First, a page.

Miller: Astros' Punishment Could Be "Significant"

The Astros have been accused of using outfield cameras to steal signs

After Hours With Amy Lawrence
November 14, 2019 - 8:47 am
Astros vs Dodgers

USA Today Images


The 2017 Houston Astros were a feel-good story; now, however, they could be the scum of the league, as the Astros reportedly used outfield cameras to steal signs that season.

How serious are these accusations?

“It’s pretty serious from the standpoint that it’s against the rules and it’s pretty blatant,” Bleacher Report MLB insider Scott Miller said on After Hours with Amy Lawrence. “If baseball investigates and finds a lot there – and by the way, there’s been smoke there where the Astros are concerned, and other teams. It’s no secret. That’s why when there’s meetings at the mound, everybody covers their mouth with gloves. It’s why every time a playoff game is moving along at a fairly good pace, then there are base runners, then all of a sudden it seems like the pace grinds to a halt, especially with runners on second. Every club in the playoffs changes their pitcher-catcher signs.

“So the Astros have been at the forefront of the analytics movement, of the computer movement, of the technological revolution in the game,” Miller continued. “There’s been a lot of whispers throughout the game that the Astros have been doing this sort of thing. While other people have written about the Astros being suspected of this, this was among the first pieces to cite specific examples.”

The Astros would reportedly bang a trash can to let hitters know that an off-speed pitch was coming. On one such occasion, George Springer hit a home run.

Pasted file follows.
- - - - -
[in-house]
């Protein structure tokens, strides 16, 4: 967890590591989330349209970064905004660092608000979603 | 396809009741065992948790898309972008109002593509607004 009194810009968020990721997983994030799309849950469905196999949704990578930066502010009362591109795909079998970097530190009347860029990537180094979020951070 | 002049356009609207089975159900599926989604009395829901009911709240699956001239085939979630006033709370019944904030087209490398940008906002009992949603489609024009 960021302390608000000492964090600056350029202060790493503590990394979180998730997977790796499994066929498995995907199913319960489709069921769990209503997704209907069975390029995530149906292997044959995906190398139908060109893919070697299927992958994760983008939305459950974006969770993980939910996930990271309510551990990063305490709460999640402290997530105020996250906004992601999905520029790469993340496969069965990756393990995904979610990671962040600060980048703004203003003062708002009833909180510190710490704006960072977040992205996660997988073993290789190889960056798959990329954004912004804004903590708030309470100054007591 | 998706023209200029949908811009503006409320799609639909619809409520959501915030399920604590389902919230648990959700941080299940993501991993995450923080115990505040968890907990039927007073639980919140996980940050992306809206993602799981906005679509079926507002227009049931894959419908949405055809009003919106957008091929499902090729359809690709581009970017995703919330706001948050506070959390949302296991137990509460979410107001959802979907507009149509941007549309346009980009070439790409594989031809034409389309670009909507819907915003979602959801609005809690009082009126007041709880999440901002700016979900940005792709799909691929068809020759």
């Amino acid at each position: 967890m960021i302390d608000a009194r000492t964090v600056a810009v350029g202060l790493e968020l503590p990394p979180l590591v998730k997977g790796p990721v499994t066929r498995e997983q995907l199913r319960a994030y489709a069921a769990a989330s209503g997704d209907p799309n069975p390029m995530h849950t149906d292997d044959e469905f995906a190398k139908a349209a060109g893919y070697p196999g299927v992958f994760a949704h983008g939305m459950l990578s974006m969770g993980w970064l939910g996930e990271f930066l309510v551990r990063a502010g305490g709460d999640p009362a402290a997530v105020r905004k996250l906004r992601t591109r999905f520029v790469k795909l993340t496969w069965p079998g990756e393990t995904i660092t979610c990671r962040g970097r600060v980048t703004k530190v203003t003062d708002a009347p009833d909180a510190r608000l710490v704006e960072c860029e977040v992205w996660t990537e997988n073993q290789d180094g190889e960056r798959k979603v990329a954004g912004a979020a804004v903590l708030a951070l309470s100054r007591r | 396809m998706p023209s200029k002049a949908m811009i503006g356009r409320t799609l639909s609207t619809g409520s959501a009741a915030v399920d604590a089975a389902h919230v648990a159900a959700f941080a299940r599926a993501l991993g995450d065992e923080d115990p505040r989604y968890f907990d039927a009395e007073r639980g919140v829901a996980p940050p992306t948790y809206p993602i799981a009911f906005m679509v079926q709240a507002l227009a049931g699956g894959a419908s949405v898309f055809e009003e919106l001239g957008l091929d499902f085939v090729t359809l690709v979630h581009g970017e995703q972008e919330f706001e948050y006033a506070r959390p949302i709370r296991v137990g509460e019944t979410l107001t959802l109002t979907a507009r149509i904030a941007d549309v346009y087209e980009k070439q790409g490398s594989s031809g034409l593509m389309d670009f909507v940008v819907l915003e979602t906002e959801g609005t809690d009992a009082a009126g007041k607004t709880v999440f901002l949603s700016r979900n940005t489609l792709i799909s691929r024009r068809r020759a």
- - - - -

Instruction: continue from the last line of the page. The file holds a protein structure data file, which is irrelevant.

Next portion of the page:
“The 2017 postseason was known as the Wild Wild West, especially the 2017 World Series between the Astros and the Dodgers,” Miller said. “That season, sign-stealing seemed to peak.”

It’ll be interesting to see how baseball handles these reported transgressions.

“The punishments could range from fining the Astros or any organization caught blatantly doing this,” Miller said. “It could range from fining that organization a large amount of money all the way to basically suspending executives if they knew of what was going on – almost like the NCAA when coaches or administrators get fired for lack of institutional control. That would be comparable. So you could have large fines, you could have suspensions or firings. It’ll be very interesting to see what turns up with the Astros thing.

“It’s going to be very interesting to see if baseball is able to prove this,” Miller continued, “and if baseball has the guts – if they do prove it – to give the Astros what might not be the death penalty, but would be something significant and close to that.”